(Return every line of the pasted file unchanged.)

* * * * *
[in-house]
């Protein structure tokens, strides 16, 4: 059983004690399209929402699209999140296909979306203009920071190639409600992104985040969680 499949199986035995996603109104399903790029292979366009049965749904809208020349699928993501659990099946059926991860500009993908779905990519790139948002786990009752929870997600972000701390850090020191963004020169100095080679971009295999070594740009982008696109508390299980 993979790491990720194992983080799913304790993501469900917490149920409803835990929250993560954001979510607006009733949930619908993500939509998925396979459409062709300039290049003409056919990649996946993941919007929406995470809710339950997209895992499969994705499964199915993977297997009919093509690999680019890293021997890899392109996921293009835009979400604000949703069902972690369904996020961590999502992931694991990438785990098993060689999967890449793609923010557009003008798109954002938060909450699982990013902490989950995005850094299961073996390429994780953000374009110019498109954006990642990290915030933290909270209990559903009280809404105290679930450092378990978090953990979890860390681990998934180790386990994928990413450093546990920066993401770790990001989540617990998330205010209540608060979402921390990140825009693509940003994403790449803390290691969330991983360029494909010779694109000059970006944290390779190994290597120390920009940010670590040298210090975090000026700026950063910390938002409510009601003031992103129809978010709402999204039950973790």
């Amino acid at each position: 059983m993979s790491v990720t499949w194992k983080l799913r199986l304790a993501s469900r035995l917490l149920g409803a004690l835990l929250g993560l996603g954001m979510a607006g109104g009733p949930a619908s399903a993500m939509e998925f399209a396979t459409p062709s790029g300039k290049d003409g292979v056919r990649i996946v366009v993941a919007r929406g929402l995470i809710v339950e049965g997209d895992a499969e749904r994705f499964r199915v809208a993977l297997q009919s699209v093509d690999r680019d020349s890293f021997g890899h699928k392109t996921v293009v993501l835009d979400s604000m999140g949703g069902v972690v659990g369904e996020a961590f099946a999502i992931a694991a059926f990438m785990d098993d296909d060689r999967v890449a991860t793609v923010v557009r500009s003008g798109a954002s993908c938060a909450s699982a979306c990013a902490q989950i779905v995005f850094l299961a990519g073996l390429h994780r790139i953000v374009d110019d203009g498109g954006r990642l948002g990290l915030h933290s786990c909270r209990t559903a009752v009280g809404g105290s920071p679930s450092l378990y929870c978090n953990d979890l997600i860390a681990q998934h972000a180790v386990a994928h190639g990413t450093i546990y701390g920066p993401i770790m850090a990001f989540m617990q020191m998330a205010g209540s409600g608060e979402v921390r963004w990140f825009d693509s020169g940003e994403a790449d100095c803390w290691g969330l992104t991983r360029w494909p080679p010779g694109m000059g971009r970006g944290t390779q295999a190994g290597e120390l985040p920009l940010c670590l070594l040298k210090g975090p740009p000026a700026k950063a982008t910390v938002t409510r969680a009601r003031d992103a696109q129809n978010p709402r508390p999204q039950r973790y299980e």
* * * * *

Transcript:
[in-house]
């Protein structure tokens, strides 16, 4: 059983004690399209929402699209999140296909979306203009920071190639409600992104985040969680 499949199986035995996603109104399903790029292979366009049965749904809208020349699928993501659990099946059926991860500009993908779905990519790139948002786990009752929870997600972000701390850090020191963004020169100095080679971009295999070594740009982008696109508390299980 993979790491990720194992983080799913304790993501469900917490149920409803835990929250993560954001979510607006009733949930619908993500939509998925396979459409062709300039290049003409056919990649996946993941919007929406995470809710339950997209895992499969994705499964199915993977297997009919093509690999680019890293021997890899392109996921293009835009979400604000949703069902972690369904996020961590999502992931694991990438785990098993060689999967890449793609923010557009003008798109954002938060909450699982990013902490989950995005850094299961073996390429994780953000374009110019498109954006990642990290915030933290909270209990559903009280809404105290679930450092378990978090953990979890860390681990998934180790386990994928990413450093546990920066993401770790990001989540617990998330205010209540608060979402921390990140825009693509940003994403790449803390290691969330991983360029494909010779694109000059970006944290390779190994290597120390920009940010670590040298210090975090000026700026950063910390938002409510009601003031992103129809978010709402999204039950973790």
């Amino acid at each position: 059983m993979s790491v990720t499949w194992k983080l799913r199986l304790a993501s469900r035995l917490l149920g409803a004690l835990l929250g993560l996603g954001m979510a607006g109104g009733p949930a619908s399903a993500m939509e998925f399209a396979t459409p062709s790029g300039k290049d003409g292979v056919r990649i996946v366009v993941a919007r929406g929402l995470i809710v339950e049965g997209d895992a499969e749904r994705f499964r199915v809208a993977l297997q009919s699209v093509d690999r680019d020349s890293f021997g890899h699928k392109t996921v293009v993501l835009d979400s604000m999140g949703g069902v972690v659990g369904e996020a961590f099946a999502i992931a694991a059926f990438m785990d098993d296909d060689r999967v890449a991860t793609v923010v557009r500009s003008g798109a954002s993908c938060a909450s699982a979306c990013a902490q989950i779905v995005f850094l299961a990519g073996l390429h994780r790139i953000v374009d110019d203009g498109g954006r990642l948002g990290l915030h933290s786990c909270r209990t559903a009752v009280g809404g105290s920071p679930s450092l378990y929870c978090n953990d979890l997600i860390a681990q998934h972000a180790v386990a994928h190639g990413t450093i546990y701390g920066p993401i770790m850090a990001f989540m617990q020191m998330a205010g209540s409600g608060e979402v921390r963004w990140f825009d693509s020169g940003e994403a790449d100095c803390w290691g969330l992104t991983r360029w494909p080679p010779g694109m000059g971009r970006g944290t390779q295999a190994g290597e120390l985040p920009l940010c670590l070594l040298k210090g975090p740009p000026a700026k950063a982008t910390v938002t409510r969680a009601r003031d992103a696109q129809n978010p709402r508390p999204q039950r973790y299980e």